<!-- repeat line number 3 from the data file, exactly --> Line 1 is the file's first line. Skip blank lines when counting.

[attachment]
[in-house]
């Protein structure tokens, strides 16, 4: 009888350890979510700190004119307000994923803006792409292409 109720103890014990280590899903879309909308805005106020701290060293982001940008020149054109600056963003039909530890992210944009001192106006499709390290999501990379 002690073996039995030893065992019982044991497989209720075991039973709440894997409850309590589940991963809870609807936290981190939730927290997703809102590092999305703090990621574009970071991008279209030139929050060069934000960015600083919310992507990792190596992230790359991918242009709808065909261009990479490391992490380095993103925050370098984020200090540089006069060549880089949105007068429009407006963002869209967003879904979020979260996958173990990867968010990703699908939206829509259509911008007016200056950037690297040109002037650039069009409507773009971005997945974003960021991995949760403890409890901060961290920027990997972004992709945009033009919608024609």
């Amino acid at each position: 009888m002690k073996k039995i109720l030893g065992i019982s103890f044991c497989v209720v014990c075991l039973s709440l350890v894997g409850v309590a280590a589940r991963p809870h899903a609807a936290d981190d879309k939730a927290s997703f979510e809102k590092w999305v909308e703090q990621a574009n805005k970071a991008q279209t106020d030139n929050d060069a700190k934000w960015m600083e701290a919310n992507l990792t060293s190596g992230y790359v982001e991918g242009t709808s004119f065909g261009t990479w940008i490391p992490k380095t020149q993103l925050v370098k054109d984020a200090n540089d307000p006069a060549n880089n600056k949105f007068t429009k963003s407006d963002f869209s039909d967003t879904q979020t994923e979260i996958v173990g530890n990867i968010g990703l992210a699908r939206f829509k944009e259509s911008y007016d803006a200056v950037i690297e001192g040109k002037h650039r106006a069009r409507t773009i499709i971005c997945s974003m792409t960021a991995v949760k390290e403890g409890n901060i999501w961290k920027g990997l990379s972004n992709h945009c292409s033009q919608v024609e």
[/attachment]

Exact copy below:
């Amino acid at each position: 009888m002690k073996k039995i109720l030893g065992i019982s103890f044991c497989v209720v014990c075991l039973s709440l350890v894997g409850v309590a280590a589940r991963p809870h899903a609807a936290d981190d879309k939730a927290s997703f979510e809102k590092w999305v909308e703090q990621a574009n805005k970071a991008q279209t106020d030139n929050d060069a700190k934000w960015m600083e701290a919310n992507l990792t060293s190596g992230y790359v982001e991918g242009t709808s004119f065909g261009t990479w940008i490391p992490k380095t020149q993103l925050v370098k054109d984020a200090n540089d307000p006069a060549n880089n600056k949105f007068t429009k963003s407006d963002f869209s039909d967003t879904q979020t994923e979260i996958v173990g530890n990867i968010g990703l992210a699908r939206f829509k944009e259509s911008y007016d803006a200056v950037i690297e001192g040109k002037h650039r106006a069009r409507t773009i499709i971005c997945s974003m792409t960021a991995v949760k390290e403890g409890n901060i999501w961290k920027g990997l990379s972004n992709h945009c292409s033009q919608v024609e």